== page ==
CSCI 2670 Introduction to Theory of Computing

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# CSCI 2670 Introduction to Theory of Computing - PowerPoint PPT Presentation

CSCI 2670 Introduction to Theory of Computing. October 18, 2005. Agenda. Last week Decidable problems involving regular languages, finite automata, and CFG’s One undecidable language EQ CFG This week Undecidable languages Techniques for showing a languages is not decidable. Announcements.

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Presentation Transcript
Agenda
• Last week
• Decidable problems involving regular languages, finite automata, and CFG’s
• One undecidable language
• EQCFG
• This week
• Undecidable languages
• Techniques for showing a languages is not decidable

October 18, 2005

Announcements
• Quiz tomorrow
• Enumerators, definition of algorithm, decidable languages
• Recommended problems
• 4.6, 4.7, 4.22, 4.25, 4.26

October 18, 2005

Context-free

Turing-recognizable

Decidable

Regular

Relationship of classes of languages

October 18, 2005

Group project 1

FDFA = {<A> | A is a DFA and L(A) is finite}

October 18, 2005

Group project 2

PRIME = { n | n is a prime number}

October 18, 2005

Group project 3

CONN = {<G> | G is a connected graph}

October 18, 2005

Group project 4

L10DFA = {D | D is a DFA that accepts every string w with |w| = 10}

October 18, 2005

Group project 5

INTCFG = {<G1, G2, w> | G1 and G2 are CFG’s and w is accepted by both}

October 18, 2005

Group project 6

INTLCFG = L(G1 G2), where G1 and G2 are CFG’s

October 18, 2005

Turing machine acceptance problem
• Consider the following language

ATM={<M,w> | M is a TM that accepts w}

Theorem: ATM is Turing-recognizable

Theorem: ATM is undecidable

Proof: The universal Turing machine recognizes, but does not decide, ATM

October 18, 2005

The universal Turing machine

U = “On input <M, w>, where M is a TM and w is a string:

• Simulate M on input w
• If M ever enters its accept state, accept
• If M ever enters its reject state, reject”

October 18, 2005

Why can’t U decide ATM?
• Intuitively, if M never halts on w, then U never halts on <M,w>
• This is also known as the halting problem
• Given a TM M and a string w, does M halt on input w?
• Undecidable
• We will prove this more rigorously later
• Need some new tools for proving properties of languages

October 18, 2005

Comparing the size of infinite sets
• Given two infinite sets A and B, is there any way of determining if |A|=|B| or if |A|>|B|?
• Yes!
• Functional correspondence can show two infinite sets have the same number of elements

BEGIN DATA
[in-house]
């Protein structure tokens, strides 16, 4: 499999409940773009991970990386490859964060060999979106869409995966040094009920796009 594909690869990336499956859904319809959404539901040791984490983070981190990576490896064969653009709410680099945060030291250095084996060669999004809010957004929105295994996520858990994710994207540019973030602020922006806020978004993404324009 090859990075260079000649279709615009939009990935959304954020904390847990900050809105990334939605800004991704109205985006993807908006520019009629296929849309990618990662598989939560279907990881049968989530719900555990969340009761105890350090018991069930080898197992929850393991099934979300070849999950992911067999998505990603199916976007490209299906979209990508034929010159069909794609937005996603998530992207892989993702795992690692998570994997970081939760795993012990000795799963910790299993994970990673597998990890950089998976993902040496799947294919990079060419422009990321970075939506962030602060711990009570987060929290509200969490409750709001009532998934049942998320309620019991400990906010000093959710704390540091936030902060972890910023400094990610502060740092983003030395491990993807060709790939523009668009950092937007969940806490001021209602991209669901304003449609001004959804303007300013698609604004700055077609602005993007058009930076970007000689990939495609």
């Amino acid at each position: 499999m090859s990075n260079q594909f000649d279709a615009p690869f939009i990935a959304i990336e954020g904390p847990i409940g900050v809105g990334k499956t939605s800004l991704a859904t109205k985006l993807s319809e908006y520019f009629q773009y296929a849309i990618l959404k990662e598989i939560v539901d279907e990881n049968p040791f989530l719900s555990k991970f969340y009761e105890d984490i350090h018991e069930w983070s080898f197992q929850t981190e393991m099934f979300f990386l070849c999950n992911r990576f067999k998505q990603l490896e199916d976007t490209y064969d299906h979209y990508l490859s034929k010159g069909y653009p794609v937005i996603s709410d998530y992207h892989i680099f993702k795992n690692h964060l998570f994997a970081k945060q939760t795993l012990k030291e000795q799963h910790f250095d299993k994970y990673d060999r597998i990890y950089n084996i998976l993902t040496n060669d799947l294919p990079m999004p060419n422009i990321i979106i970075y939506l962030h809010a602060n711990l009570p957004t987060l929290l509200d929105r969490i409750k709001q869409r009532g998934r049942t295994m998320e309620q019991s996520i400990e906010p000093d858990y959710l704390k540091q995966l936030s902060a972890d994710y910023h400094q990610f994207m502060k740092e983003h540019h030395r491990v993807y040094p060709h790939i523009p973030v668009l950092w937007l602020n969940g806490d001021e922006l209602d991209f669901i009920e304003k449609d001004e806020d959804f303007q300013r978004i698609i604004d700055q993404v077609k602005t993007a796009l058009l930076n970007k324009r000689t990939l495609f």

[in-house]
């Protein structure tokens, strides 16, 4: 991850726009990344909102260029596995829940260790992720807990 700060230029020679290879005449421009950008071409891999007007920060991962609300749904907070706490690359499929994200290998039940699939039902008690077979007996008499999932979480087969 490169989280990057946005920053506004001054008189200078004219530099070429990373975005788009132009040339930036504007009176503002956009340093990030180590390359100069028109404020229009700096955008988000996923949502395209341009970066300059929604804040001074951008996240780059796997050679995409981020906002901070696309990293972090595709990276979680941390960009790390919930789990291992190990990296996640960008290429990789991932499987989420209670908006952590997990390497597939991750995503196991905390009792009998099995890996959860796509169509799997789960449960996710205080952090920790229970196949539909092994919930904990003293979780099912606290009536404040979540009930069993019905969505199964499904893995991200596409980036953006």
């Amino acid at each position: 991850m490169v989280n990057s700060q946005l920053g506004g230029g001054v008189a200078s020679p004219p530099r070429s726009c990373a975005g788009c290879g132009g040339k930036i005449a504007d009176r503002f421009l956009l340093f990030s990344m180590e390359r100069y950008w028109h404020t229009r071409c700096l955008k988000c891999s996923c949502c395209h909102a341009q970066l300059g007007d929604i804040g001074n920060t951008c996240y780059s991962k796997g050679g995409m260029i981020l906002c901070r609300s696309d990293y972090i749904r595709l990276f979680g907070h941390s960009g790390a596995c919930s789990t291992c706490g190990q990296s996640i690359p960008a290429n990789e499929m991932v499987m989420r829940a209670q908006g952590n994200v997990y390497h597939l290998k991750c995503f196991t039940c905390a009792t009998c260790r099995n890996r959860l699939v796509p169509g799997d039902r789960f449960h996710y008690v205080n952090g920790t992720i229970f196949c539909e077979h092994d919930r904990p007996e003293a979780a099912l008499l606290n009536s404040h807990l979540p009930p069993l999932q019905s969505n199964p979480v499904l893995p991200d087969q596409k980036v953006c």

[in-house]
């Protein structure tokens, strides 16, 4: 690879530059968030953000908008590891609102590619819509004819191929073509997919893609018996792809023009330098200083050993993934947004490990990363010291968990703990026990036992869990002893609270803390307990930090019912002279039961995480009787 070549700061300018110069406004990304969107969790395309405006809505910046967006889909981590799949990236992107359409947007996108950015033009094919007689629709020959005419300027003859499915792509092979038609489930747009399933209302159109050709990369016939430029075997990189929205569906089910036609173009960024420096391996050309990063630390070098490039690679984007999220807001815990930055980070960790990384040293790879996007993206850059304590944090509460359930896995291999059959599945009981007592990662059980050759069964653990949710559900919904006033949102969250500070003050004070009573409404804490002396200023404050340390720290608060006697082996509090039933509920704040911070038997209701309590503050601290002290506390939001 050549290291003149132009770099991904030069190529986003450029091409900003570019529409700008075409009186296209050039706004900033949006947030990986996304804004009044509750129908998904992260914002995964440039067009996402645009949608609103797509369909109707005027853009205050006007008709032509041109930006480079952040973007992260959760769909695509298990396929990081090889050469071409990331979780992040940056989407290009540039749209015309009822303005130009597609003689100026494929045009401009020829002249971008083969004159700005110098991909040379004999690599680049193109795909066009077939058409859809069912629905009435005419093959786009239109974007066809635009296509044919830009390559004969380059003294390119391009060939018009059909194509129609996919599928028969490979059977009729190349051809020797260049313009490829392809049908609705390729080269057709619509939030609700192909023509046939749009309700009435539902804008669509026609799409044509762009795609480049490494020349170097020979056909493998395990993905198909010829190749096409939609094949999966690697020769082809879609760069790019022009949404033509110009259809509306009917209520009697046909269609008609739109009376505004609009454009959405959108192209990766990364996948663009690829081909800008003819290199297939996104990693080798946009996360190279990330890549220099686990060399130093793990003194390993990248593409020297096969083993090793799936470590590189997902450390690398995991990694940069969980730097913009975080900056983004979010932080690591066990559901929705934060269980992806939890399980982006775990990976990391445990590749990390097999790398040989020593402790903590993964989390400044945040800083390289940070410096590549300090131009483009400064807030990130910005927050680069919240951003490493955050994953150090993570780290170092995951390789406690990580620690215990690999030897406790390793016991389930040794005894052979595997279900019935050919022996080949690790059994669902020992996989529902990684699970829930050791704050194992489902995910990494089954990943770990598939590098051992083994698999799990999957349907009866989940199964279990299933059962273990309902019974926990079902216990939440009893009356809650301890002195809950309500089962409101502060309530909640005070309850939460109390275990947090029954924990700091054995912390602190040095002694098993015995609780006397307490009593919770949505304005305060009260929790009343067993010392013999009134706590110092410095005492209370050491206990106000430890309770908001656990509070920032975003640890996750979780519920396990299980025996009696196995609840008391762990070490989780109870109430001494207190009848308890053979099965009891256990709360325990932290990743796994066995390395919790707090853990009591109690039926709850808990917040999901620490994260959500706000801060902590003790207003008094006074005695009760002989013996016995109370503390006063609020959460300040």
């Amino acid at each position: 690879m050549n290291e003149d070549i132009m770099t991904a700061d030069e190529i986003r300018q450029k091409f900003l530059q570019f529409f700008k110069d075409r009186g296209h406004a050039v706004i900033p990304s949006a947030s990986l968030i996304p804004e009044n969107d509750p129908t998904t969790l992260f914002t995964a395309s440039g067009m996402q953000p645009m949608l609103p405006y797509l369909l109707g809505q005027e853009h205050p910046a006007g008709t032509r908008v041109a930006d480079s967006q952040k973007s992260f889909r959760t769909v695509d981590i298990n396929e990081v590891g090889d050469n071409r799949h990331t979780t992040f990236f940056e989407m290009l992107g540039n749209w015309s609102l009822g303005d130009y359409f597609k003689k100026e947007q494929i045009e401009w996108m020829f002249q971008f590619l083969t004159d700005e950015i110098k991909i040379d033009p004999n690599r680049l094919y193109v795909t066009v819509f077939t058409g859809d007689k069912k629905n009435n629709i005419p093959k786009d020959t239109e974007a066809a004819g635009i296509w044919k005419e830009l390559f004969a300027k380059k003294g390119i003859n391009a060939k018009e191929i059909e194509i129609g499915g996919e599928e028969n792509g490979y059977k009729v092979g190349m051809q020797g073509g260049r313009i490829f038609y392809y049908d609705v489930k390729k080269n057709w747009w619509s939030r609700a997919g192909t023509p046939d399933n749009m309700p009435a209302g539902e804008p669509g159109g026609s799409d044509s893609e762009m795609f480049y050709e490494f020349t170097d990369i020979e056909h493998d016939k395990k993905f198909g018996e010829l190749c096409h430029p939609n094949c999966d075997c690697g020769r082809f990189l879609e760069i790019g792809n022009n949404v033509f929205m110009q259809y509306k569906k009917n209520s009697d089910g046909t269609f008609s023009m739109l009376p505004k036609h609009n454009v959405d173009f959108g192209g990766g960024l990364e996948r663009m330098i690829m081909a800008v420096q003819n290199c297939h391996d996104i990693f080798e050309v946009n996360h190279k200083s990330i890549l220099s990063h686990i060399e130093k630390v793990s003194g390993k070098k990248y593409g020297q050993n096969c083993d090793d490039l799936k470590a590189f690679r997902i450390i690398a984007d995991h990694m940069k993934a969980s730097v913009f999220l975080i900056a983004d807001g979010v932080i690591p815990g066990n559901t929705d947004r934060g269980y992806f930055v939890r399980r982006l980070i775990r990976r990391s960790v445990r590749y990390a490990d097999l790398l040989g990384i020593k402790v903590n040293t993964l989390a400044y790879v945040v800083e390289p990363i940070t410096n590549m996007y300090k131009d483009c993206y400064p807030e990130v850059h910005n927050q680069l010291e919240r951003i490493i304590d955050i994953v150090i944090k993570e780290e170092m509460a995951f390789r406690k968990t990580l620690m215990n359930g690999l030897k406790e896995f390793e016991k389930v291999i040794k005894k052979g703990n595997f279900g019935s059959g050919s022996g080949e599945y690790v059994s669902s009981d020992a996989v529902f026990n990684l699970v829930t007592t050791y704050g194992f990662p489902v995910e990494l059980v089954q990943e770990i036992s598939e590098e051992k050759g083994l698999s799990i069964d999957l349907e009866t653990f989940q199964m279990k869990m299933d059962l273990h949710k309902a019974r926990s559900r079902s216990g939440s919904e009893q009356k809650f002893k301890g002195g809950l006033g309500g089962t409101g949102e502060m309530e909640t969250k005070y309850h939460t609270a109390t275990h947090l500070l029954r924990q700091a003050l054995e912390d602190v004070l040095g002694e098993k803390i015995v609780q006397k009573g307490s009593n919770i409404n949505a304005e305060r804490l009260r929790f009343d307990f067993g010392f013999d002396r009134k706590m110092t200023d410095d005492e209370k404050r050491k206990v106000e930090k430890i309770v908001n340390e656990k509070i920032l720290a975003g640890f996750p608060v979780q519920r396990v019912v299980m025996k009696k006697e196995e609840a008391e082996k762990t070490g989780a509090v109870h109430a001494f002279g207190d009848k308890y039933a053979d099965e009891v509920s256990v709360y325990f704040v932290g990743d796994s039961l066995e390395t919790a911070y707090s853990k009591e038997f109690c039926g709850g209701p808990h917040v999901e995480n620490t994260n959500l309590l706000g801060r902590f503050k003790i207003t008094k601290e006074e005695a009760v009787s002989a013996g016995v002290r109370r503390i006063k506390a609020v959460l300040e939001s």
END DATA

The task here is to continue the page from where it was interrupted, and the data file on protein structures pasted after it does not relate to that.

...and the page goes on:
• Diagonalization can show one infinite set has more elements than another

October 18, 2005

Functional correspondence
• Let f be a function from A to B
• f is called one-to-one if …
• f(a1) ≠ f(a2) whenever a1 ≠ a2
• f is called onto if …
• For every b  B, there is some a  A such that f(a) = b
• f is called a correspondence if it is one-to-one and onto
• A correspondence is a way to pair elements of the two sets

October 18, 2005

Example correspondence
• Consider f:Z*→ P, where Z*= {0,1,2,…} and P = {positive squares}
• P = {1, 4, 9, 16, 25, …}
• f(x) = (x+1)2
• Is f one-to-one?
• Yes
• Is f onto?
• Yes
• Therefore |Z| = |P|

October 18, 2005

Countable sets
• Let N = {1, 2, 3, …} be the set of natural numbers
• The set A is countable if …
• A is finite, or
• |A| = |N|
• Some example of countable sets
• Integers
• {x | x  Z and x = 1 (mod 3)}

October 18, 2005

The positive rational numbers
• Is Q = {m/n | m,n  N} countable?
• Yes!

Etc…

October 18, 2005

The real numbers
• Is R+ (the set of positive real numbers) countable?
• No!

X = 4.1337…

Diagonalization

October 18, 2005

The set of all infinite binary strings
• Is the set of all infinite binary strings countable?
• No
• Diagonalization also works to prove this is not countable
• On the other hand, the set of finite length binary strings is countable!
• Let xb be the binary representation of x
• f(x) = xb is 1-to-1 and onto function from N to the set of finite binary strings

October 18, 2005

Is the set of all languages in Σ* countable?
• No
• This set has the same cardinality as the set of binary strings

Σ* = {ε, a, b, aa, ab, ba, bb, aaa, aab, …}

A = { a, ab, aaa, …}

A = 0 1 0 0 1 0 0 1 …

October 18, 2005

Σ* vs. languages in Σ*
• The set Σ* is countable
• Let |Σ| = n
• Every string in Σ* can be associated with a unique number, y, in base-(n+1)
• E.g., if Σ = {a, b, c}, we can associate the string acba with the value 1*43+3*42+2*41+1*40 = 121
• Let f(x) be the string associated with x
• The set of all languages in Σ*is the power set of Σ*

October 18, 2005

Is the set of all TM’s countable?
• Yes
• Since all Turing machines can be represented by a string, the set of all Turing machines are countable

Theorem: Some languages are not Turing-recognizable

Proof: There are more languages than there are Turing machines

October 18, 2005

Undecidability of halting problem

Theorem: ATM is undecidable

Proof: (By contradiction) Assume ATM is decidable and let H be a decider for ATM

H(<M,w>) = {

accept if M accepts w

reject if M does not accept w

October 18, 2005

Proof (cont.)
• Consider the TM D that submits the string <M> as input to the TM M

D = “On input <M>, where M is a TM:

• Run H on input <M,<M>>
• If H accepts <M,<M>>, reject
• If H rejects <M,<M>>, accept
• Since H is a decider, it must accept or reject
• Therefore, D is a decider as well

October 18, 2005

Proof (cont.)
• What happens if D’s input is <D>?

D(<D>) = {

• D cannot exist!
• Therefore, H cannot exist – i.e., ATM is undecidable

reject if D accepts <D>

accept if D does not accept <D>

October 18, 2005

Recap
• Assume H decides ATM
• H(<M,w>) = accept if TM M accepts w, reject otherwise
• Define D using H
• D(<M>) returns opposite of H(<M,<M>>)
• Consider D(<D>)
• D accepts <D> if and only if D rejects <D>

October 18, 2005